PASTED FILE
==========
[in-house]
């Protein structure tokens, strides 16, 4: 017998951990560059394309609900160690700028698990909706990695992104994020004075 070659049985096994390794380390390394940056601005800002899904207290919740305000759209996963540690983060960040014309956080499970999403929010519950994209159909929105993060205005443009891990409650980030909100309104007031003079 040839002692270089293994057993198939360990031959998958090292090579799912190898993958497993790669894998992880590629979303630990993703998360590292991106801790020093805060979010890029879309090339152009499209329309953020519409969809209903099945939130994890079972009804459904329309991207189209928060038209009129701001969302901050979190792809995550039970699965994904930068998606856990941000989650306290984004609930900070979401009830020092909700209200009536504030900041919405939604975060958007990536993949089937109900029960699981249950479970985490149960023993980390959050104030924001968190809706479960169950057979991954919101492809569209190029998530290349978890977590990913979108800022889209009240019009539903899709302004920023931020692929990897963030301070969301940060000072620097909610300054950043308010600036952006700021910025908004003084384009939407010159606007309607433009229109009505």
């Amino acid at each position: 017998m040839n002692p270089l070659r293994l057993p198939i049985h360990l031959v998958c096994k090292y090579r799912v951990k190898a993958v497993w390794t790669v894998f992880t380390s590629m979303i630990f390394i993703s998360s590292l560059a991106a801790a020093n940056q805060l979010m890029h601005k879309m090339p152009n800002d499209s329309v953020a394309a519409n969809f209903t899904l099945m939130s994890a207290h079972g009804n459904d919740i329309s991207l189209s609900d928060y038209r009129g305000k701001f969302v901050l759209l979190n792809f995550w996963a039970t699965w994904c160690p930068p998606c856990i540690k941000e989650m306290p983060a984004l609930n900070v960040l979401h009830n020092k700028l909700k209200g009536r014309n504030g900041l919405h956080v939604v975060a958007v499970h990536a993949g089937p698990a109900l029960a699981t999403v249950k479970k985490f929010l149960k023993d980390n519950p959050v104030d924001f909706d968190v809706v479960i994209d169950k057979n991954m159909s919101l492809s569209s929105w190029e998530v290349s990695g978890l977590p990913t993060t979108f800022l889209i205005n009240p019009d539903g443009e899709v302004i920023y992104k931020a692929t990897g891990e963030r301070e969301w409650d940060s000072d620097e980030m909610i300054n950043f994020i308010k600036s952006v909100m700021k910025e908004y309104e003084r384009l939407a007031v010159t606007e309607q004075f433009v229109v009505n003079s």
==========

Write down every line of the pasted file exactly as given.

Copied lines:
[in-house]
């Protein structure tokens, strides 16, 4: 017998951990560059394309609900160690700028698990909706990695992104994020004075 070659049985096994390794380390390394940056601005800002899904207290919740305000759209996963540690983060960040014309956080499970999403929010519950994209159909929105993060205005443009891990409650980030909100309104007031003079 040839002692270089293994057993198939360990031959998958090292090579799912190898993958497993790669894998992880590629979303630990993703998360590292991106801790020093805060979010890029879309090339152009499209329309953020519409969809209903099945939130994890079972009804459904329309991207189209928060038209009129701001969302901050979190792809995550039970699965994904930068998606856990941000989650306290984004609930900070979401009830020092909700209200009536504030900041919405939604975060958007990536993949089937109900029960699981249950479970985490149960023993980390959050104030924001968190809706479960169950057979991954919101492809569209190029998530290349978890977590990913979108800022889209009240019009539903899709302004920023931020692929990897963030301070969301940060000072620097909610300054950043308010600036952006700021910025908004003084384009939407010159606007309607433009229109009505």
């Amino acid at each position: 017998m040839n002692p270089l070659r293994l057993p198939i049985h360990l031959v998958c096994k090292y090579r799912v951990k190898a993958v497993w390794t790669v894998f992880t380390s590629m979303i630990f390394i993703s998360s590292l560059a991106a801790a020093n940056q805060l979010m890029h601005k879309m090339p152009n800002d499209s329309v953020a394309a519409n969809f209903t899904l099945m939130s994890a207290h079972g009804n459904d919740i329309s991207l189209s609900d928060y038209r009129g305000k701001f969302v901050l759209l979190n792809f995550w996963a039970t699965w994904c160690p930068p998606c856990i540690k941000e989650m306290p983060a984004l609930n900070v960040l979401h009830n020092k700028l909700k209200g009536r014309n504030g900041l919405h956080v939604v975060a958007v499970h990536a993949g089937p698990a109900l029960a699981t999403v249950k479970k985490f929010l149960k023993d980390n519950p959050v104030d924001f909706d968190v809706v479960i994209d169950k057979n991954m159909s919101l492809s569209s929105w190029e998530v290349s990695g978890l977590p990913t993060t979108f800022l889209i205005n009240p019009d539903g443009e899709v302004i920023y992104k931020a692929t990897g891990e963030r301070e969301w409650d940060s000072d620097e980030m909610i300054n950043f994020i308010k600036s952006v909100m700021k910025e908004y309104e003084r384009l939407a007031v010159t606007e309607q004075f433009v229109v009505n003079s």